Community-Based Instruction for Transition-Age Youth: King Philip Regional High School, Wrentham, MA

##Background

KP Links is a transition program at King Philip Regional High School in Wrentham, MA. It is designed for students with disabilities ages 18-22 who have already attended high school for at least four years. The program, which uses a combination of classroom instruction and community experiences, is focused on developing students’ employment experiences, community connections, and independent living skills. Designed in 2007-2008, the program was piloted in the 2008-2009 school year and is now in its fifth year of implementation (2012-13).

##Implementation

The programming at KP Links is individually oriented, with a focus on students’ goals. Students who start out with a clear sense of their interests and goals move quickly into finding work experiences. Others may participate in job shadowing, interest assessments, and internships to explore different options.

The priority of the program is community participation, and students’ schedules are dictated by their work experiences, internships, and other community activities (such as going to the Y, the mall, the library, the laundromat, and shopping). Through these activities, students learn work skills, independent living, and money management skills, in addition to making connections in the community.

Students also participate in classroom-based instruction. The curriculum is customized based on the group’s needs, with topics including self-determination, self-advocacy, person-centered planning, vocational groups, job club, current events, home responsibilities, independent living skills, hygiene, and fitness. A student might start the day working 2-3 hours at a community job, return to the high school for lunch, and then spend the afternoon in the classroom working on social skills, tending to classroom responsibilities, and reviewing and discussing goals for the day.

The program is staffed by a transition coordinator, a teacher, a teaching assistant, and community coaches. The transition coordinator provides case management, vocational assessment, and job development, in addition to managing the program. The teacher provides a mix of on-site and community-based instruction, while the teaching assistant works primarily on-site at the high school. Community coaches, who are contracted through a local adult services provider, provide additional supports including job coaching, community skills, and transportation. The community coaches have been a particularly useful resource for filling needs that were outside the scope of typical teacher duties or hours. These coaches were originally hired using American Recovery and Reinvestment Act funds, but are now paid through the regular special education budget.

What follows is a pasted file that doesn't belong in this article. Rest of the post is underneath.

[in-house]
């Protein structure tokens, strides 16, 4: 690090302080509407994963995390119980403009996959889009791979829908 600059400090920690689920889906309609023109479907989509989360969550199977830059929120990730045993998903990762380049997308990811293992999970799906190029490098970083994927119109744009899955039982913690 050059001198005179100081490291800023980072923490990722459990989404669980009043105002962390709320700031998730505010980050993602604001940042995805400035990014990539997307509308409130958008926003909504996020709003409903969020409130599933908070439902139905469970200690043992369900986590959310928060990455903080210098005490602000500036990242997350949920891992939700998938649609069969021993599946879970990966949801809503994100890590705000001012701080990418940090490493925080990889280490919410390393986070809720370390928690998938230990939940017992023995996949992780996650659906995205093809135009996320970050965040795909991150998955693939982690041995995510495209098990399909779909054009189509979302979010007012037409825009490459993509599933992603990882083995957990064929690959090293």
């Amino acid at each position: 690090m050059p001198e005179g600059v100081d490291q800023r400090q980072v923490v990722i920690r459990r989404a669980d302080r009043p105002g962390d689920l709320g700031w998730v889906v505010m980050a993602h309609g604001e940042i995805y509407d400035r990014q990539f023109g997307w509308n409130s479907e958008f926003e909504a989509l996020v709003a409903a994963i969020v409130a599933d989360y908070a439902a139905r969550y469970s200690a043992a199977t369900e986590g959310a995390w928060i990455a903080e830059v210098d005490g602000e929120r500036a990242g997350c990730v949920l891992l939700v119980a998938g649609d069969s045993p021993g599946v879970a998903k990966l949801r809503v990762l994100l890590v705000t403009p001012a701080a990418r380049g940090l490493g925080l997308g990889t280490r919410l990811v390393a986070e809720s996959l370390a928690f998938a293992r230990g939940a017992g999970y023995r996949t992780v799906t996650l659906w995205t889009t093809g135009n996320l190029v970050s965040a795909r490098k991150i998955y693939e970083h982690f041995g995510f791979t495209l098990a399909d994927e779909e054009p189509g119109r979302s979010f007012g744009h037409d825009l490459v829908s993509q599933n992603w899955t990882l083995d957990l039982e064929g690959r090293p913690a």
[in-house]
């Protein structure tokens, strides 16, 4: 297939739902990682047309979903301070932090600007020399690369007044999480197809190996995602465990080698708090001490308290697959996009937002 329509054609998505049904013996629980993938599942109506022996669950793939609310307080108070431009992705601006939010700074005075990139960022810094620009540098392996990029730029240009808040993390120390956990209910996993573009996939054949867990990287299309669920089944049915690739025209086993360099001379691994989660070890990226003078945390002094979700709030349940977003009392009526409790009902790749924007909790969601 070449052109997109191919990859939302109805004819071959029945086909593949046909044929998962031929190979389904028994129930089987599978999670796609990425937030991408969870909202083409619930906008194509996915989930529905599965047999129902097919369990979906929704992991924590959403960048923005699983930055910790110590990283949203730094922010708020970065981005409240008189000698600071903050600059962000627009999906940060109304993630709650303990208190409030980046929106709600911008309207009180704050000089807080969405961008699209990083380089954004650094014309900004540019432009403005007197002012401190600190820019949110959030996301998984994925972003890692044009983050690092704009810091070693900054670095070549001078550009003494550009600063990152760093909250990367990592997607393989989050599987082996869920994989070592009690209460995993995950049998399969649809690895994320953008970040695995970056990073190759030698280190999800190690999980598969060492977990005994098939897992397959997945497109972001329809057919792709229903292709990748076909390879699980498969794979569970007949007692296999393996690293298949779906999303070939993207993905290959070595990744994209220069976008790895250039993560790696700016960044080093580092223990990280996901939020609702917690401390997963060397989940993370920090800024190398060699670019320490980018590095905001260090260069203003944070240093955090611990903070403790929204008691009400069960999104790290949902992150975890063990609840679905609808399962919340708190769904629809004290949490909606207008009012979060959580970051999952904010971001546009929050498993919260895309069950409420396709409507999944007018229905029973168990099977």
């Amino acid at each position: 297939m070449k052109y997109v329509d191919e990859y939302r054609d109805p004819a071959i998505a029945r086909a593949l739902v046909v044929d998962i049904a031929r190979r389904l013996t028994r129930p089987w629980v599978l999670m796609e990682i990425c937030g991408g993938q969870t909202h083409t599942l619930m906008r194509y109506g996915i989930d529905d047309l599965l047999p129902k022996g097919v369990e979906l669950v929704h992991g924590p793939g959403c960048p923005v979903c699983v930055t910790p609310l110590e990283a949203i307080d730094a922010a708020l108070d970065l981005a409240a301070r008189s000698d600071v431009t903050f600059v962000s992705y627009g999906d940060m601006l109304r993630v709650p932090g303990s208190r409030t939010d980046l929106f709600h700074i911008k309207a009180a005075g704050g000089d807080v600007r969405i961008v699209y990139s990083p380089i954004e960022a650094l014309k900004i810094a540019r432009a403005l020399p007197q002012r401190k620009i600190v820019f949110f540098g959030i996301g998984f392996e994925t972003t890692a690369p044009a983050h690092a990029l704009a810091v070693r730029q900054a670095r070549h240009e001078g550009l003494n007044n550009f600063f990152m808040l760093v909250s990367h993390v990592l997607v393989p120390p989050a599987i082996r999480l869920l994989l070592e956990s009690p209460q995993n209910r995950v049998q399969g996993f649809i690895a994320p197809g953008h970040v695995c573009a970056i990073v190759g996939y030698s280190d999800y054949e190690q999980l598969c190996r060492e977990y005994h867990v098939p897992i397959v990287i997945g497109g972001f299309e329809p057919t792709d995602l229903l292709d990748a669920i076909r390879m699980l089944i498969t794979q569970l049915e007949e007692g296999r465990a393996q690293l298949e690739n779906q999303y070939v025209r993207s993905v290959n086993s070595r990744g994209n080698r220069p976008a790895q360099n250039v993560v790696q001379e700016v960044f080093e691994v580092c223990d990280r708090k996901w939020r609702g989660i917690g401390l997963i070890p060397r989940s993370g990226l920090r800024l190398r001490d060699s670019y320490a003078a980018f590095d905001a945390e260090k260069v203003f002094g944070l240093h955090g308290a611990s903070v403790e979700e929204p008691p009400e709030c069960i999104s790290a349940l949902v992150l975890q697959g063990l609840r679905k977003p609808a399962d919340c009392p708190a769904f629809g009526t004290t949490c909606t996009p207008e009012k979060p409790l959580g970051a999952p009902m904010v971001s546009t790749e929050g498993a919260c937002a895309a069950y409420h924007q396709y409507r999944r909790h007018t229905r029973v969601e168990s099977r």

The KP Links approach involves a variety of partners. Early on, the transition coordinator formed a transition planning team of local professionals, including representatives from a One-Stop Career Center, the Department of Mental Health, the Massachusetts Rehabilitation Commission (MRC), the Department of Developmental Services (DDS), and local service providers. Following a series of budget cuts, the group stopped meeting as a team, but these relationships are maintained and the partners regularly communicate and access each other for various needs. For example: Staff maintain strong relationships with parents, help them understand the transition process and what to expect of adult services, and support them to choose a DDS service provider for adult services.

The local DDS transition coordinator attends students’ IEP meetings. Regular communication is maintained with DDS around eligibility and referral for services, transition planning, and students’ vocational interests and support needs.

Communication is also maintained between school staff and MRC rehabilitation counselors regarding referrals, planning, and case management. Students periodically visit local One-Stop Career Centers.

One challenge has been handling the difference between transition services and the usual high school routine. For example, the high school has a rotating schedule of classes, but KP Links students have their own schedule in the community. This difference in scheduling can make it more difficult to cover teachers’ hall duty requirements or schedule therapy appointments for students. However, KP Links staff have managed to work around such challenges to maintain the focus on having students out in the community and working as much as possible. Impact

The major impact of the KP Links program is on students. Most students gain some work experience in the community, even if it’s just exploratory or volunteer work. Students have built their resumes, developed interview skills, improved their work skills, and learned about work culture. Several have held paid positions while in school. In contrast, before the KP Links program was started, students in this age group were either in out of district placements or still participating in a classroom-only program at the high school.

##Suggestions for Replication

###Suggestions for schools who want to establish a similar program:

##For More Information

Elena Varney, Transition Coordinator
King Philip Regional High School
varneye@kingphilip.org
508-384-1000 x148

Jennifer Sullivan Sulewski, Research Associate
Institute for Community Inclusion
jennifer.sulewski@umb.edu
617-287-4356